PH-105 Realty Corp v Elayaan, 2020 NY Slip Op 02971 [1st Dept. 2020]
The court improvidently exercised its discretion in failing to apply the doctrine of “tax estoppel.” Under that doctrine, defendants’ acts in filing corporate tax returns for the years 2010 through 2014, signed by defendant Elayan, which contained factual statements that plaintiff Jaber had a 75% ownership interest in Edgewater during that time period, and precludes defendants from taking a position contrary to that in this litigation (see Mahoney-Buntzman v Buntzman, 12 NY3d 415, 422 ; Livathinos v Vaughan, 121 AD3d 485 [1st Dept 2014]; see also Man Choi Chiu v Chiu, 125 AD3d 824 [2d Dept 2015], lv denied 26 NY3d 905 ). To the extent our decision in Matter of Bhanji v Baluch (99 AD3d 587 [1st Dept 2012]) has been interpreted as making the doctrine generally inapplicable with respect to factual statements of ownership in tax returns, we clarify that the doctrine applies where, as here, the party seeking to contradict the factual statements as to ownership in the tax returns signed the tax returns, and has failed to assert any basis for not crediting the statements (see Cusimano v Wilson, Elser, Moskowitz, Edelman & Dicker LLP, 118 AD3d 542 [1st Dept 2014]; Stevenson-Misischia v L’Isola D’Oro SRL, 85 AD3d 551 [1st Dept 2011]; see also Matter of Elmezzi, 124 AD3d 886, 887 [2d Dept 2015]).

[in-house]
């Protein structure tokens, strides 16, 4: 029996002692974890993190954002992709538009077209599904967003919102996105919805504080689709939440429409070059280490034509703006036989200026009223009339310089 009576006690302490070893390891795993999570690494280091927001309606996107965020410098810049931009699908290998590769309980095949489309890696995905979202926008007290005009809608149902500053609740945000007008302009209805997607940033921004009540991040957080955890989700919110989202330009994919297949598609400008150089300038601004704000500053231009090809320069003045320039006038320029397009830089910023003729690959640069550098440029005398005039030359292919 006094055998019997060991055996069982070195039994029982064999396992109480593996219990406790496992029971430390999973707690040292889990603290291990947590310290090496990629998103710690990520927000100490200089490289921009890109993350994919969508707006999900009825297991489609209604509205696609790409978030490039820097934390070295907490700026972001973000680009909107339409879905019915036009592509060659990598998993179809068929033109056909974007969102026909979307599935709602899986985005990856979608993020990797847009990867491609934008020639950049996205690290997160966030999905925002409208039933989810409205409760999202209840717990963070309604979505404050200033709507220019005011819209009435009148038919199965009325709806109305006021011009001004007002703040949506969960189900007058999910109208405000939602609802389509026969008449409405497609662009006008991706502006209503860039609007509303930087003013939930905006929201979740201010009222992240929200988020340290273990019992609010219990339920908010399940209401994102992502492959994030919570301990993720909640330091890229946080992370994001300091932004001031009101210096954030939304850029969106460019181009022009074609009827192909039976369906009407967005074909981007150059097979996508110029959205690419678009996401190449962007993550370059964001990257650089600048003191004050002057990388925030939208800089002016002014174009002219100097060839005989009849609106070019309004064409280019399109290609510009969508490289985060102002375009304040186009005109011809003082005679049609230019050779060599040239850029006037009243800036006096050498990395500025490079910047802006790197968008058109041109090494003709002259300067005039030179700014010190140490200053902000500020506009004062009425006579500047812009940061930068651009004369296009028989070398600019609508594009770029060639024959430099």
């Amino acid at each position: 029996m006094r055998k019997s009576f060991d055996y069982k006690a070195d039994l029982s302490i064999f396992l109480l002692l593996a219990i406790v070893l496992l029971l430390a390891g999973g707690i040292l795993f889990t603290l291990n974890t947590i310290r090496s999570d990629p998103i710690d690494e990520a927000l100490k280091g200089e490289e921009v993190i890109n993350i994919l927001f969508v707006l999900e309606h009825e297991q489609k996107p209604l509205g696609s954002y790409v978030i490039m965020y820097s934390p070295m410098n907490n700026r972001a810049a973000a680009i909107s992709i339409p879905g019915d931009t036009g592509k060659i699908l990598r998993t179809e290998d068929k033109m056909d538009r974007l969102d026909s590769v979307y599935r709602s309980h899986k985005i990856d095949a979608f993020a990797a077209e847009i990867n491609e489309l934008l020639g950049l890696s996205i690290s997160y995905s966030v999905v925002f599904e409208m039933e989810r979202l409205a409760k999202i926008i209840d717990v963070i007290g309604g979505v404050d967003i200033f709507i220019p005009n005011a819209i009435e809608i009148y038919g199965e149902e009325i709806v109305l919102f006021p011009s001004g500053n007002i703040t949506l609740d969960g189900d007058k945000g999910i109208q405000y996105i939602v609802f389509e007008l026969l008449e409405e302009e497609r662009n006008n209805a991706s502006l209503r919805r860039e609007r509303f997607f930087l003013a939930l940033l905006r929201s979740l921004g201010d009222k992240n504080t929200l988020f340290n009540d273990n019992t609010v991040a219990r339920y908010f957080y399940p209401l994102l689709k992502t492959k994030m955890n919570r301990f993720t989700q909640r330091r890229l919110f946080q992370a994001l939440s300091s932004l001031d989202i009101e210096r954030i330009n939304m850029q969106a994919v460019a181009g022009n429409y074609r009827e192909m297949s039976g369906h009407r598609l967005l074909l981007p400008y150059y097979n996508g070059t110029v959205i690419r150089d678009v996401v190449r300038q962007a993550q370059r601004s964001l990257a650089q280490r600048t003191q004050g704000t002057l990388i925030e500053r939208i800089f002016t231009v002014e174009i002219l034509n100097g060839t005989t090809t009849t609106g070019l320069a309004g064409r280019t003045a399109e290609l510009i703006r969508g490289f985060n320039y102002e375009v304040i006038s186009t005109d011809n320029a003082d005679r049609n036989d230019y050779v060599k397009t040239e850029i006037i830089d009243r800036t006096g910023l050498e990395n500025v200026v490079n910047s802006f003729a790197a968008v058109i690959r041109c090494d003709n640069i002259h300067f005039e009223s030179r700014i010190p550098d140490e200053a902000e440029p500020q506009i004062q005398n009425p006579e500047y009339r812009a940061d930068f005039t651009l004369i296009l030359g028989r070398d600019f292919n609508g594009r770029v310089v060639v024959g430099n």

The bold is mine.